About That Historic Collapse In Sterling: It Was "Only" The 9th Biggest Drop Going Back To 1862
Over the past several days, the financial media has been preoccupied with the fascinating - and historic - drop in sterling which as this site also noted, was the biggest in history. As it turns out, that is not the case, as the data was limited by the available records on file with major service providers such as Bloomberg and Reuters. However, if one goes back in time, as DB's Jim Reid has done, it appears that Friday's sterling move was rather puny by true historical comparisons.
As Reid writes, "I'm sure you've read by now that Sterling's drop on Friday (-7.64% based on GFD data) was the largest on record against the dollar. Think again. Although it's the biggest drop since the collapse of the Bretton Woods system in the early 1970s there have been 8 bigger daily down moves since 1862.
The bigger moves (with brief reasons for those within the last century) are 1) 19 Sep 1949: (-30.41%) Pound devalued under Bretton Woods due to economic concerns; 2) 21 Sep 1931: (-23.57%) Gold Standard abandoned in the Depression; 3) 30 Sep 1869: (-18.75%); 4) 20 Nov 1967: (-13.02%) Harold Wilson's famous 'pound in your pocket' devaluation to battle the UK's economic problems; 5) 25 Mar 1863: (-10.90%); 6) 10 May 1940: (-9.79%) War related deviation from the dollar peg; 7) 25 Sep 1931: (-7.89%) A few days after the Gold Standard was abandoned, the pound continued to depreciate although it did jump by 7.14% next day. 8) 19 June 1866: (-7.76%).From the Federal Reserve Bank of New York's Liberty Street Economics blog, May 6, 2016:
So in the >38,000 business days since 1862, Friday was only the 9th worse day for Sterling. So maybe it's not all that bad...
Historical Echoes: Echoes, Schmechoes, This Post Only Has a Drop of History in It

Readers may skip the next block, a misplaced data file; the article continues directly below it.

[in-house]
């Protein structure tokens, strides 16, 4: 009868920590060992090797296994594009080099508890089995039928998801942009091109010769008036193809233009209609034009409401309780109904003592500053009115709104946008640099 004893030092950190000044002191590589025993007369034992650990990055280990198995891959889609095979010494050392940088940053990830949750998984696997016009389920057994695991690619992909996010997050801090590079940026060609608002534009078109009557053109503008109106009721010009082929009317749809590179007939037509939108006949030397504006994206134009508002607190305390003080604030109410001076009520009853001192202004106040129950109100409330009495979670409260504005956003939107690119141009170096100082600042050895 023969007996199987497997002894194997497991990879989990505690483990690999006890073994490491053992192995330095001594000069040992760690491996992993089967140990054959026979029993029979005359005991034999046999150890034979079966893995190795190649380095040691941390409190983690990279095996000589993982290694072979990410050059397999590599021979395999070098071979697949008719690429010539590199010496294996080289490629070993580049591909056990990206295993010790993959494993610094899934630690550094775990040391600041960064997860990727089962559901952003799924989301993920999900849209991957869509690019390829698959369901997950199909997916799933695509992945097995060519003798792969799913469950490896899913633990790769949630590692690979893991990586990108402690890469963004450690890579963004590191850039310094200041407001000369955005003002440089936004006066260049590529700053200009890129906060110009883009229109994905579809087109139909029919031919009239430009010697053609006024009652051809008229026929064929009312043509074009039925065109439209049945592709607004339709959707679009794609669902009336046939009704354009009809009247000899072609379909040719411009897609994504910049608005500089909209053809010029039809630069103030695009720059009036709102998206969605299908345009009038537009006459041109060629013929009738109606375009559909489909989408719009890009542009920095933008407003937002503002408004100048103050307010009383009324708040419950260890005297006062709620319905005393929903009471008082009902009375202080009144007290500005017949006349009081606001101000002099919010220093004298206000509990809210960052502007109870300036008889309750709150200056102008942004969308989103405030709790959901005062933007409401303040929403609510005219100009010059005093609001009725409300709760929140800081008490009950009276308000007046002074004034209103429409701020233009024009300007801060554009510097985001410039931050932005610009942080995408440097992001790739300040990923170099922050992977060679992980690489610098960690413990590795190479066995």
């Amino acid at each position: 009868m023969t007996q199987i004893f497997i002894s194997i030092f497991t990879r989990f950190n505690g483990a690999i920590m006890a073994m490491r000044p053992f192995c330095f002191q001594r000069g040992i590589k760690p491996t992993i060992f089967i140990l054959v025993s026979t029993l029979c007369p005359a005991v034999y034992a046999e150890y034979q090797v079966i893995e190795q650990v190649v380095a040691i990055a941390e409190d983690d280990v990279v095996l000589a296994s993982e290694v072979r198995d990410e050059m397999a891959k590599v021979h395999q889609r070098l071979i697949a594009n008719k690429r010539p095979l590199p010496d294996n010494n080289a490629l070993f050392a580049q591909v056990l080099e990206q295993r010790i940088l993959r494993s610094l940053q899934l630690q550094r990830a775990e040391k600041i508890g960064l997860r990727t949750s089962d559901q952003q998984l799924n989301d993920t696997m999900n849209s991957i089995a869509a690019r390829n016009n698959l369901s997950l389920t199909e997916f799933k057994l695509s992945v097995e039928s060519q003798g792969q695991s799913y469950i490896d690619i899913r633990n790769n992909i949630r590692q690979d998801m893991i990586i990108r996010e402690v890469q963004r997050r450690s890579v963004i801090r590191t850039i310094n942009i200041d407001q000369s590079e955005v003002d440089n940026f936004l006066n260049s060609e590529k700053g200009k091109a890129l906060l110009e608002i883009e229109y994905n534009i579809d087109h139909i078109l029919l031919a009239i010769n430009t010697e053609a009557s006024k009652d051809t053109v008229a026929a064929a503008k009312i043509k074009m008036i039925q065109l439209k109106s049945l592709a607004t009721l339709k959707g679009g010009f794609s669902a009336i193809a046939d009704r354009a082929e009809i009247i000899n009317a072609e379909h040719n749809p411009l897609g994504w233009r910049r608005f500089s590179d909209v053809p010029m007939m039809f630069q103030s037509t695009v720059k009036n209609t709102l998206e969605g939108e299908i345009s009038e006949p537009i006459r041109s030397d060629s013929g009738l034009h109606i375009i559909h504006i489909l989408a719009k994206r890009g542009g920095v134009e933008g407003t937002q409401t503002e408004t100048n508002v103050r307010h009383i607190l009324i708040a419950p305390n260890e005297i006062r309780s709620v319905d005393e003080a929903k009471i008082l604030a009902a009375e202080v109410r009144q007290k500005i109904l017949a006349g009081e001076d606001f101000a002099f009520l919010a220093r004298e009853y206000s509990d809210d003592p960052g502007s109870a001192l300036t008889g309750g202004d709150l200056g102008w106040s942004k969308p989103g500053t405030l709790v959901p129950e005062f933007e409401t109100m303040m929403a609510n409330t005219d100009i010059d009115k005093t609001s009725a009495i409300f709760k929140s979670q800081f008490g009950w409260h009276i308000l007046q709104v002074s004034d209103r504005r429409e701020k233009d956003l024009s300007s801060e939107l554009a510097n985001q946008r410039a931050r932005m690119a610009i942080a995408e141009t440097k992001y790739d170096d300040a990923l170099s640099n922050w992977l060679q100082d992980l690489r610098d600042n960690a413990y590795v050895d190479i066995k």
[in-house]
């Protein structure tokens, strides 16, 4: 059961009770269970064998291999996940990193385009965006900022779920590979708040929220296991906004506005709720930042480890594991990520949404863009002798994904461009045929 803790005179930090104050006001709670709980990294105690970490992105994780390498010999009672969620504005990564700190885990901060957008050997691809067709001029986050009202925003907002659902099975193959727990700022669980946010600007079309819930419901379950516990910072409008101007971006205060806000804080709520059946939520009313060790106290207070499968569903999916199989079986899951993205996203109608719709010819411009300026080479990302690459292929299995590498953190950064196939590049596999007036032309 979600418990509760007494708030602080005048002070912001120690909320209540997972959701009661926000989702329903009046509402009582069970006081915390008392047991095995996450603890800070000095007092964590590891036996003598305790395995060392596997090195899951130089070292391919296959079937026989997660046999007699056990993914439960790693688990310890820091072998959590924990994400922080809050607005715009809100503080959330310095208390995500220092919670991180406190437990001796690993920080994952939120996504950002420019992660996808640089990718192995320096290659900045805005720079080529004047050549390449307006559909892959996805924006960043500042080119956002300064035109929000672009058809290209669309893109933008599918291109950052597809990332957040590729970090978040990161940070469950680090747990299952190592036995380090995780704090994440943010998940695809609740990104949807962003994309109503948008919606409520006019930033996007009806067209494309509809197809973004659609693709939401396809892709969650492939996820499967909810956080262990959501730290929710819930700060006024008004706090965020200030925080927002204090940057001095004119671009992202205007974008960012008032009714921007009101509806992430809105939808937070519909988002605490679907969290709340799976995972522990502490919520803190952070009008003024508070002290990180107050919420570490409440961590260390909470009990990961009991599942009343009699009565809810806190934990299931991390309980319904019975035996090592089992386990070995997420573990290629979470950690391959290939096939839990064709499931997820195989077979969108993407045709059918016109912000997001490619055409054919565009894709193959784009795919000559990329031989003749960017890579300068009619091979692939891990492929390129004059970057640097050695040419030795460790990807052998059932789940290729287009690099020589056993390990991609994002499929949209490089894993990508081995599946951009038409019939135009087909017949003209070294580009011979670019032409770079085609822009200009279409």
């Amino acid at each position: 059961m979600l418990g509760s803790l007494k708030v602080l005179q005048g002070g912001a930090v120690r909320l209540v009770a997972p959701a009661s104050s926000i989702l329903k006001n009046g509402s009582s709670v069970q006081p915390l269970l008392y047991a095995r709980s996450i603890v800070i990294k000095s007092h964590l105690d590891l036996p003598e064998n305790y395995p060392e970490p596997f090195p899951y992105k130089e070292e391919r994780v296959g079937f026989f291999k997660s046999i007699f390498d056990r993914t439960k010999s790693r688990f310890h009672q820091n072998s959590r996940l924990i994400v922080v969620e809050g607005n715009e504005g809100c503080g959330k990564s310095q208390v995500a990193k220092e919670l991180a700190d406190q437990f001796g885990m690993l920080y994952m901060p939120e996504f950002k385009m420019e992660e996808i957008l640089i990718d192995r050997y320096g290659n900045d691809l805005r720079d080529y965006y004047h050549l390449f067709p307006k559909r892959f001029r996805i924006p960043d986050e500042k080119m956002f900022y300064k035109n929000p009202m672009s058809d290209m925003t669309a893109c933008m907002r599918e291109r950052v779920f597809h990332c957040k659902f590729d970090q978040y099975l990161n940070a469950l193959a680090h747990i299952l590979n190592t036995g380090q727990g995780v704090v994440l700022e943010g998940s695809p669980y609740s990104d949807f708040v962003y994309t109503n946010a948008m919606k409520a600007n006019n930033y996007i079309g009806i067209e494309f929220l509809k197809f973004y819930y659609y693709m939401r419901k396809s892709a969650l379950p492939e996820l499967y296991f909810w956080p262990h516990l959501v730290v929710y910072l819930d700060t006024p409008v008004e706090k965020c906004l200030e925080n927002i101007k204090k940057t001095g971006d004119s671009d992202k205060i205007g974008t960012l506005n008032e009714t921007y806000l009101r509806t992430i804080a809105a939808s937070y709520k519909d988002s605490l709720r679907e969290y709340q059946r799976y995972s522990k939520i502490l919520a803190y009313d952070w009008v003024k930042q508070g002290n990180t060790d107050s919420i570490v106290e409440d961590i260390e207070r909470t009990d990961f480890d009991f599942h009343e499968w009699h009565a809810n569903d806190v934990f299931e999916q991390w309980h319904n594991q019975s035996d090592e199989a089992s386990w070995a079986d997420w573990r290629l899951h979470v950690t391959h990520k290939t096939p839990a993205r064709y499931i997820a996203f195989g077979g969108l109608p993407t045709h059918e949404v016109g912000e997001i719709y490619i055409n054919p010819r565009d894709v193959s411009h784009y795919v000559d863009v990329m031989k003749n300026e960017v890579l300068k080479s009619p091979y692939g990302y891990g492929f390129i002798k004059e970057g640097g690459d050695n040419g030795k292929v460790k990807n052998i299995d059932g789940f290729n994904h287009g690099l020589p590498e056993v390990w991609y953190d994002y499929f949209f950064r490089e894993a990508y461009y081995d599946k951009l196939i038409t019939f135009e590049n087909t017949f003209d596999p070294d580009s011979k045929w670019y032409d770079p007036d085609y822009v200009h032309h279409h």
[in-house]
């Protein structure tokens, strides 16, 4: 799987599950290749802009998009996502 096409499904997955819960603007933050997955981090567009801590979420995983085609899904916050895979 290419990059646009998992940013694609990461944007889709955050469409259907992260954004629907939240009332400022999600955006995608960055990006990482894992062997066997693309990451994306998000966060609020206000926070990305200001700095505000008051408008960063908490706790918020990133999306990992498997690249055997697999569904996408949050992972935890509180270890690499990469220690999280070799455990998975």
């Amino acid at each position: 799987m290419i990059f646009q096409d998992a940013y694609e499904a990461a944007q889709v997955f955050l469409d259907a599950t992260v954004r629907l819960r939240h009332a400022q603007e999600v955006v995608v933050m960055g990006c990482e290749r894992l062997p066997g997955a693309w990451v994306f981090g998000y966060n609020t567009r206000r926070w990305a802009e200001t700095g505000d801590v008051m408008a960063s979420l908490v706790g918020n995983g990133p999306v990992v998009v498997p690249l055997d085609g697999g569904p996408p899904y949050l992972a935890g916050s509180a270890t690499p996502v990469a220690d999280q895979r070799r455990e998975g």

You might hear: “Economy eschmonomy.” Another possibility is: “Economy schmeconomy.” This phenomenon of repeating a word with the prefix shm- (or sometimes “schm-”), is called shm-reduplication. It challenges the relevance and sometimes the value of the repeated word, and examples can be found in articles like this Newsday clip “The High End: Economy, shmeconomy — the rich still travel.”
Who cares about whether it’s eschmonomy or schmeconomy? A pair of linguists from MIT and Harvard, that’s who. This 2003 paper describes the authors’ attempt to understand how the shm-reduplication works (the linguistic rules that govern its use) and how the researchers used interviews and questionnaires to investigate those rules. The authors also review the Yiddish origins of this usage (there are competing theories), provide a short section on the meaning of phrases that use the reduplication, and inform us that there is a relative lack of study of this form of reduplication (there are a few other forms).
Who loves shm-reduplication? The media; print, online, broadcast . . . you name it. It’s a very compact linguistic device. A simple two-word phrase can convey a wealth of information about the author (or speaker), the audience, the object of the shm-reduplication, and the overall situation. “Economy eschmonomy” could mean the opposite of “it’s the economy, stupid” — phrased differently: Never mind about the economy, this other thing (aliens from outer space, for example) is much more important. Or it could be a more personal statement: Forget about the economy, I’m going on a vacation (this comes up in an example below).
Some illustrative examples of shm-reduplication on the web:
Currency shmurrency In Barron’s, columnist Alan Abelson says: “For even if Beijing were to up the value of the yuan by as much a 15% … it wouldn't get our somnolent factories up and smoking again. The reason is simply that what our manufacturing workers earn in an hour, their counterparts in China earn in a week. Currency, shmurrency, no matter how hard and how smart our folks work, that gap is as ugly and daunting as it is yawning.” (June 2005)
Interest rates, schminterest rates South African blogger, Piet Viljoen, says that interest rate fluctuations shouldn’t affect your stock portfolio. (March 2009)
Income Schmincome In a brief post on NewRepublic.com, Martin Peretz pokes fun at the headline choices of several major papers in reporting President Obama’s income. (April 2009)...MORE